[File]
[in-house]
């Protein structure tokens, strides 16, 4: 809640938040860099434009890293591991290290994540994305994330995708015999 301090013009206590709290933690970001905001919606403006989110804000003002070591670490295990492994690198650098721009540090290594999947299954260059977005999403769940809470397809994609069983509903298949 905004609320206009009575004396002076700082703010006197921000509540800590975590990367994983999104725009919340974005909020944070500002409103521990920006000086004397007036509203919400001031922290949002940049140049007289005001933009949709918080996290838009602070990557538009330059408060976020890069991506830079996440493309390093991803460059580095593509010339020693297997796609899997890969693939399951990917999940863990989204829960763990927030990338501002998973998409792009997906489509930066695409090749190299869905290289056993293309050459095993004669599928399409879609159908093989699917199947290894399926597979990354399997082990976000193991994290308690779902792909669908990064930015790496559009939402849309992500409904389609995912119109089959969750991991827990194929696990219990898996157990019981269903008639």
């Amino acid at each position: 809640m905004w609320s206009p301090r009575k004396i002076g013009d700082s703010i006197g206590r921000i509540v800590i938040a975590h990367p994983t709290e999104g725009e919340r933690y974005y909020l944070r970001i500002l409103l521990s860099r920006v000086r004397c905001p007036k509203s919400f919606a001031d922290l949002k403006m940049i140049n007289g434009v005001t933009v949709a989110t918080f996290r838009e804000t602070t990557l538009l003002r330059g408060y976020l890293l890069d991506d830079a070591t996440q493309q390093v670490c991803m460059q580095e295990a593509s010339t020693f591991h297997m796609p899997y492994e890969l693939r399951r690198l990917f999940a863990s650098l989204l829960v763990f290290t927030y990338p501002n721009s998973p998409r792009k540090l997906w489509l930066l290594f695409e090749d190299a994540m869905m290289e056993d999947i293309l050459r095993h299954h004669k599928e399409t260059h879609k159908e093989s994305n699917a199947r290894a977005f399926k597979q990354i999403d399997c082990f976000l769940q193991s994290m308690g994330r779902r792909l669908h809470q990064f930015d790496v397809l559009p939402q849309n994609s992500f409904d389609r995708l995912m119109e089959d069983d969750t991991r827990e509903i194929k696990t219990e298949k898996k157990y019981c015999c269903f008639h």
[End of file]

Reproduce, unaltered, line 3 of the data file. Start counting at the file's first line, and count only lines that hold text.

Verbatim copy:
């Amino acid at each position: 809640m905004w609320s206009p301090r009575k004396i002076g013009d700082s703010i006197g206590r921000i509540v800590i938040a975590h990367p994983t709290e999104g725009e919340r933690y974005y909020l944070r970001i500002l409103l521990s860099r920006v000086r004397c905001p007036k509203s919400f919606a001031d922290l949002k403006m940049i140049n007289g434009v005001t933009v949709a989110t918080f996290r838009e804000t602070t990557l538009l003002r330059g408060y976020l890293l890069d991506d830079a070591t996440q493309q390093v670490c991803m460059q580095e295990a593509s010339t020693f591991h297997m796609p899997y492994e890969l693939r399951r690198l990917f999940a863990s650098l989204l829960v763990f290290t927030y990338p501002n721009s998973p998409r792009k540090l997906w489509l930066l290594f695409e090749d190299a994540m869905m290289e056993d999947i293309l050459r095993h299954h004669k599928e399409t260059h879609k159908e093989s994305n699917a199947r290894a977005f399926k597979q990354i999403d399997c082990f976000l769940q193991s994290m308690g994330r779902r792909l669908h809470q990064f930015d790496v397809l559009p939402q849309n994609s992500f409904d389609r995708l995912m119109e089959d069983d969750t991991r827990e509903i194929k696990t219990e298949k898996k157990y019981c015999c269903f008639h």